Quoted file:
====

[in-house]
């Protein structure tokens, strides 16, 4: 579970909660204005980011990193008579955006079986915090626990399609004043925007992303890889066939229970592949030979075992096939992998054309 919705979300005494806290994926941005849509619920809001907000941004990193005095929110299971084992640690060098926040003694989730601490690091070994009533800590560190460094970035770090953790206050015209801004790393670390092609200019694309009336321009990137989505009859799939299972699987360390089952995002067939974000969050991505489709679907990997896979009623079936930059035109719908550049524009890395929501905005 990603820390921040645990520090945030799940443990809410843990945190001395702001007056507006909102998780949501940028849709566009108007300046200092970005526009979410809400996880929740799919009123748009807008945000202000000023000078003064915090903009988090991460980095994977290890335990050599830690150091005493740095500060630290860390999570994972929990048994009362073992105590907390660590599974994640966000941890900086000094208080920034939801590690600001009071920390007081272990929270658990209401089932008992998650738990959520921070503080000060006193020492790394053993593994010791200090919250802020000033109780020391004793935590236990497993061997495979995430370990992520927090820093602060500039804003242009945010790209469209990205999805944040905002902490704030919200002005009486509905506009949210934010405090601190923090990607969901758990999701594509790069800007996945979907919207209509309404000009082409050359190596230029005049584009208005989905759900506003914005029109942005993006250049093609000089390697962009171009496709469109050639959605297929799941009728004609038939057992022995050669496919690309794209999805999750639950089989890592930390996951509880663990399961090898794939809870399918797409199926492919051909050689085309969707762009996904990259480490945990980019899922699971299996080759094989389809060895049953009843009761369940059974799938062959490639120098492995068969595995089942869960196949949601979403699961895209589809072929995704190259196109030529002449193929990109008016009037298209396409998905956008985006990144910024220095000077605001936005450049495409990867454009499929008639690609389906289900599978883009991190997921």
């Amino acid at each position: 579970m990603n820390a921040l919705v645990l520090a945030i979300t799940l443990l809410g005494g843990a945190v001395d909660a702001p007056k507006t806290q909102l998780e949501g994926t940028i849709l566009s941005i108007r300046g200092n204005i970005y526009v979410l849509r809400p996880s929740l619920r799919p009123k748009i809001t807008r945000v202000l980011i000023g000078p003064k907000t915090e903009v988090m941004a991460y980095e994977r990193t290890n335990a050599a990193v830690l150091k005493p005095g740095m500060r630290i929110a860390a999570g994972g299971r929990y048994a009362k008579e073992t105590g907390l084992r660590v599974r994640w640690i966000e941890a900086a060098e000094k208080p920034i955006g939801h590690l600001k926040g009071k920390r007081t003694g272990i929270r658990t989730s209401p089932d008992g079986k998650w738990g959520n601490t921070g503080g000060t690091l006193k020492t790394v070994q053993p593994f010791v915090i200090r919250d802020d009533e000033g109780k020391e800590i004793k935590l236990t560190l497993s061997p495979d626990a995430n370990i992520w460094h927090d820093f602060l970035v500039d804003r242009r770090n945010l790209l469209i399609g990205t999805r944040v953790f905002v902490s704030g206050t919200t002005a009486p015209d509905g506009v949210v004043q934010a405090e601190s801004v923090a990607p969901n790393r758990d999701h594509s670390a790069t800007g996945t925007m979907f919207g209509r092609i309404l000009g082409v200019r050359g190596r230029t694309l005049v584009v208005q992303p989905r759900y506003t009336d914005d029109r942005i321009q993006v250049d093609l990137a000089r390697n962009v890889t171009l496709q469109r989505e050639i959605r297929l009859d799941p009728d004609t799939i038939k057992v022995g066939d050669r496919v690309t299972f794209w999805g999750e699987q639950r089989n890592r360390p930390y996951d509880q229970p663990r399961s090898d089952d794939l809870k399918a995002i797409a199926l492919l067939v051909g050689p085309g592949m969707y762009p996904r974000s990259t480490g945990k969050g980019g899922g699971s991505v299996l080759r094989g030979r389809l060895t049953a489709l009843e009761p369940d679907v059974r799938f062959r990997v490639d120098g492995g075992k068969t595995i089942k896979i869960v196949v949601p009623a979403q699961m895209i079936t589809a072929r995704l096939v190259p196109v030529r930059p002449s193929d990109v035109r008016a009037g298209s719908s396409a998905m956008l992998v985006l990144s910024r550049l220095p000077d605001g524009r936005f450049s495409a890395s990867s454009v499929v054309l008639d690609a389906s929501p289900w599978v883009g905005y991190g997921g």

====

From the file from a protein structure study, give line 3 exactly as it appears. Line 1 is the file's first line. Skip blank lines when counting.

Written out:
């Amino acid at each position: 579970m990603n820390a921040l919705v645990l520090a945030i979300t799940l443990l809410g005494g843990a945190v001395d909660a702001p007056k507006t806290q909102l998780e949501g994926t940028i849709l566009s941005i108007r300046g200092n204005i970005y526009v979410l849509r809400p996880s929740l619920r799919p009123k748009i809001t807008r945000v202000l980011i000023g000078p003064k907000t915090e903009v988090m941004a991460y980095e994977r990193t290890n335990a050599a990193v830690l150091k005493p005095g740095m500060r630290i929110a860390a999570g994972g299971r929990y048994a009362k008579e073992t105590g907390l084992r660590v599974r994640w640690i966000e941890a900086a060098e000094k208080p920034i955006g939801h590690l600001k926040g009071k920390r007081t003694g272990i929270r658990t989730s209401p089932d008992g079986k998650w738990g959520n601490t921070g503080g000060t690091l006193k020492t790394v070994q053993p593994f010791v915090i200090r919250d802020d009533e000033g109780k020391e800590i004793k935590l236990t560190l497993s061997p495979d626990a995430n370990i992520w460094h927090d820093f602060l970035v500039d804003r242009r770090n945010l790209l469209i399609g990205t999805r944040v953790f905002v902490s704030g206050t919200t002005a009486p015209d509905g506009v949210v004043q934010a405090e601190s801004v923090a990607p969901n790393r758990d999701h594509s670390a790069t800007g996945t925007m979907f919207g209509r092609i309404l000009g082409v200019r050359g190596r230029t694309l005049v584009v208005q992303p989905r759900y506003t009336d914005d029109r942005i321009q993006v250049d093609l990137a000089r390697n962009v890889t171009l496709q469109r989505e050639i959605r297929l009859d799941p009728d004609t799939i038939k057992v022995g066939d050669r496919v690309t299972f794209w999805g999750e699987q639950r089989n890592r360390p930390y996951d509880q229970p663990r399961s090898d089952d794939l809870k399918a995002i797409a199926l492919l067939v051909g050689p085309g592949m969707y762009p996904r974000s990259t480490g945990k969050g980019g899922g699971s991505v299996l080759r094989g030979r389809l060895t049953a489709l009843e009761p369940d679907v059974r799938f062959r990997v490639d120098g492995g075992k068969t595995i089942k896979i869960v196949v949601p009623a979403q699961m895209i079936t589809a072929r995704l096939v190259p196109v030529r930059p002449s193929d990109v035109r008016a009037g298209s719908s396409a998905m956008l992998v985006l990144s910024r550049l220095p000077d605001g524009r936005f450049s495409a890395s990867s454009v499929v054309l008639d690609a389906s929501p289900w599978v883009g905005y991190g997921g």